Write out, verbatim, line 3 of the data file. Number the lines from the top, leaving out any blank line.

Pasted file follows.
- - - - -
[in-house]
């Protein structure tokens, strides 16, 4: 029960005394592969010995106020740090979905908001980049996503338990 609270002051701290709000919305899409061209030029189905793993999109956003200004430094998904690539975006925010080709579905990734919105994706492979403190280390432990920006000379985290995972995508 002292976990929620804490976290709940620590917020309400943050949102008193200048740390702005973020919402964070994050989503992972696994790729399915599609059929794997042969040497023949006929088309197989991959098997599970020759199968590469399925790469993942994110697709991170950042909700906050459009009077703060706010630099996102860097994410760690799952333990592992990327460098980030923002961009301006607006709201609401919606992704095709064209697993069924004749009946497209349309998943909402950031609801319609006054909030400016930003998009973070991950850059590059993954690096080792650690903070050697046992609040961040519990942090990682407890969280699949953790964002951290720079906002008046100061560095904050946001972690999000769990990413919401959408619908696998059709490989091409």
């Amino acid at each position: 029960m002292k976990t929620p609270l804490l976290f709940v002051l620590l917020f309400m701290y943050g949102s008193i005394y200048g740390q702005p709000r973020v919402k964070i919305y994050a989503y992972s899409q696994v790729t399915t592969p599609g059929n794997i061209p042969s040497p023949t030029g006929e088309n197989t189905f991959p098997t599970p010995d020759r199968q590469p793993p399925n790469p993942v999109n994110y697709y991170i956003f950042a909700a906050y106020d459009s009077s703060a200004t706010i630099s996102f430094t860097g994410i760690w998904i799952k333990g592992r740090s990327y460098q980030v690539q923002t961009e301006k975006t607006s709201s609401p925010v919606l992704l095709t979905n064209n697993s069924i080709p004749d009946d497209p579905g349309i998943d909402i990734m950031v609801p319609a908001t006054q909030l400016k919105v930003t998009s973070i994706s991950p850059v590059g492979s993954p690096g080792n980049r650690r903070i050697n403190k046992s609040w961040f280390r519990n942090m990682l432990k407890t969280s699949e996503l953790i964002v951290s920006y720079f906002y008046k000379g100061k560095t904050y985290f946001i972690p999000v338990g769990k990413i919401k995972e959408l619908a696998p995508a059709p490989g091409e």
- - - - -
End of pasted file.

């Amino acid at each position: 029960m002292k976990t929620p609270l804490l976290f709940v002051l620590l917020f309400m701290y943050g949102s008193i005394y200048g740390q702005p709000r973020v919402k964070i919305y994050a989503y992972s899409q696994v790729t399915t592969p599609g059929n794997i061209p042969s040497p023949t030029g006929e088309n197989t189905f991959p098997t599970p010995d020759r199968q590469p793993p399925n790469p993942v999109n994110y697709y991170i956003f950042a909700a906050y106020d459009s009077s703060a200004t706010i630099s996102f430094t860097g994410i760690w998904i799952k333990g592992r740090s990327y460098q980030v690539q923002t961009e301006k975006t607006s709201s609401p925010v919606l992704l095709t979905n064209n697993s069924i080709p004749d009946d497209p579905g349309i998943d909402i990734m950031v609801p319609a908001t006054q909030l400016k919105v930003t998009s973070i994706s991950p850059v590059g492979s993954p690096g080792n980049r650690r903070i050697n403190k046992s609040w961040f280390r519990n942090m990682l432990k407890t969280s699949e996503l953790i964002v951290s920006y720079f906002y008046k000379g100061k560095t904050y985290f946001i972690p999000v338990g769990k990413i919401k995972e959408l619908a696998p995508a059709p490989g091409e």